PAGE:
If you’re in the audience of The Humbling, you’re probably (at the very least) an Al Pacino admirer, so you know all of this. What’s interesting and even, occasionally, a little unnerving about watching The Humbling is the realization that Pacino knows you know all of this. It’s not just the general actor-contemplating-actor business that opens the movie, as he applies his make-up, riffs on the “all the world’s a stage” monologue, and growls at his reflection, “Do you believe that? Was it real for you? Was it honest?” And, even more pointedly, “Were you affecting it, or are you really saying it?”
That’s compelling, sure, but not necessarily direct. However, after his character has a breakdown on stage, swan dives into the pit, and goes into counseling for depression, the line between portrayal and confession begins to blur. Pacino has a long, searching monologue — shot in a single unbroken take — in a group therapy session where he admits, “The fall was gradual. It started when I lost track of what I call my craft… It just started to recede, mainly the desire, the apetite to do it.” The audience, he acknowledges, “didn’t wanna participate with me,” and as a result, he lost his juice. The longer he goes on, and the more painful and personal the soliloquy becomes, the more the border between character and actor evaporates.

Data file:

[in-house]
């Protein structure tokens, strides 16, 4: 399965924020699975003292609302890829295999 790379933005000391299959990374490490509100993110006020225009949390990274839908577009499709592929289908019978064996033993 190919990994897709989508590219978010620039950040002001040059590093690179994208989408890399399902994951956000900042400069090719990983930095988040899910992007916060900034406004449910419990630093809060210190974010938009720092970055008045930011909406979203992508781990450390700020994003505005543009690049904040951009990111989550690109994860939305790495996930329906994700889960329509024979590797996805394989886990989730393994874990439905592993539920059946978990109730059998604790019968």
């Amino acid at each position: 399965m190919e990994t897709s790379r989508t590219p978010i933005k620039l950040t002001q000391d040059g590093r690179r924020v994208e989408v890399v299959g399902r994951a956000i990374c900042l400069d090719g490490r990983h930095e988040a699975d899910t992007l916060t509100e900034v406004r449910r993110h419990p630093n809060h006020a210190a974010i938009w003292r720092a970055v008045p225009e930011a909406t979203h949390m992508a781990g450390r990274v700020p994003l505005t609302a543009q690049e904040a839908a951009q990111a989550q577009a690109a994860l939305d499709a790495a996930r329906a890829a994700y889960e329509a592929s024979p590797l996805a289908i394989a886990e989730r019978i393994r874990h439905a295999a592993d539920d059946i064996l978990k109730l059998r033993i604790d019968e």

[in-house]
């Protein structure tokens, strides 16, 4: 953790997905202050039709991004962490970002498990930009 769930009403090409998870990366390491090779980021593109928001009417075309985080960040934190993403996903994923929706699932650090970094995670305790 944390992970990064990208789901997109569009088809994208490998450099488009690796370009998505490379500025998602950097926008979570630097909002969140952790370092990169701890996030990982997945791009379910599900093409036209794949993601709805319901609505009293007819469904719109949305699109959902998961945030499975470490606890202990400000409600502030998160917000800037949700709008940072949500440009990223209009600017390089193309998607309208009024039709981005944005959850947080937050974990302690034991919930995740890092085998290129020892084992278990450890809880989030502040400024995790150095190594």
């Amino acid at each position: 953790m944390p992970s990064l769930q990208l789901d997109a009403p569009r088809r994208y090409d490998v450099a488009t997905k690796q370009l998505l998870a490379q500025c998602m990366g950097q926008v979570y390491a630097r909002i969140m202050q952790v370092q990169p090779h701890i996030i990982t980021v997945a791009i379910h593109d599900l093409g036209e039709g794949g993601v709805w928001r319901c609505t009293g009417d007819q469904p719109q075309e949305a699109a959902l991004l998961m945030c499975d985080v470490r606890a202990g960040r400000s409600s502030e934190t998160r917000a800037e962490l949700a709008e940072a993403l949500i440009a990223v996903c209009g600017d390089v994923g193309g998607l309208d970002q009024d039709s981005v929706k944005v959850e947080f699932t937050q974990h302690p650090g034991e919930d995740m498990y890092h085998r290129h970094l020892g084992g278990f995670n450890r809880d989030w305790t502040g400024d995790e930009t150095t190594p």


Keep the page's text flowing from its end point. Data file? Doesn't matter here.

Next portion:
The past year or so has been oddly flush with cinematic romans à clef, from the aforementioned Birdman to Chris Rock’s nakedly autobiographical Top Five, and their ability to engage with at least a portion of the audience is probably a byproduct of our personality-obsessed entertainment press and a cultural environment where everything is, basically, a reality show. In that way, these films become more participatory and less passive, inviting us to connect the fiction and non-fiction dots; some will smile when they mention that Riggan made his last Birdman movie in 1992 (the year of Batman Returns’ release), or when Chris Rock acknowledges his frequent bad reviews in Top Five.
It’s easy to imagine that movie stars and movie makers breathe rarefied air, live in bubbles, and all the other clichés that dramatize a kind of physical removal from the likes of us common folk. Pacino might not hear the criticisms, the murmurs of disappointments from those of us who love the actor he was, and miss him. But the monologue makes clear that he’s at least self-aware enough to make them himself. “I’ve recently come to terms with the fact that I can only do something I am creatively connected to,” Pacino told The New Yorker last fall, as The Humbling unspooled at Toronto — along with Manglehorn, a low-key drama from David Gordon Green (no slouch at bringing lost actors back home). Near the end of The Humbling, at his lowest depth, in a cramped dressing room, Pacino finds the words, finds his voice, and finds himself. For all its flaws, that’s what the movie does. And hopefully, that’s what the actor has done as well.
The Humbling is out Friday in limited release and on demand.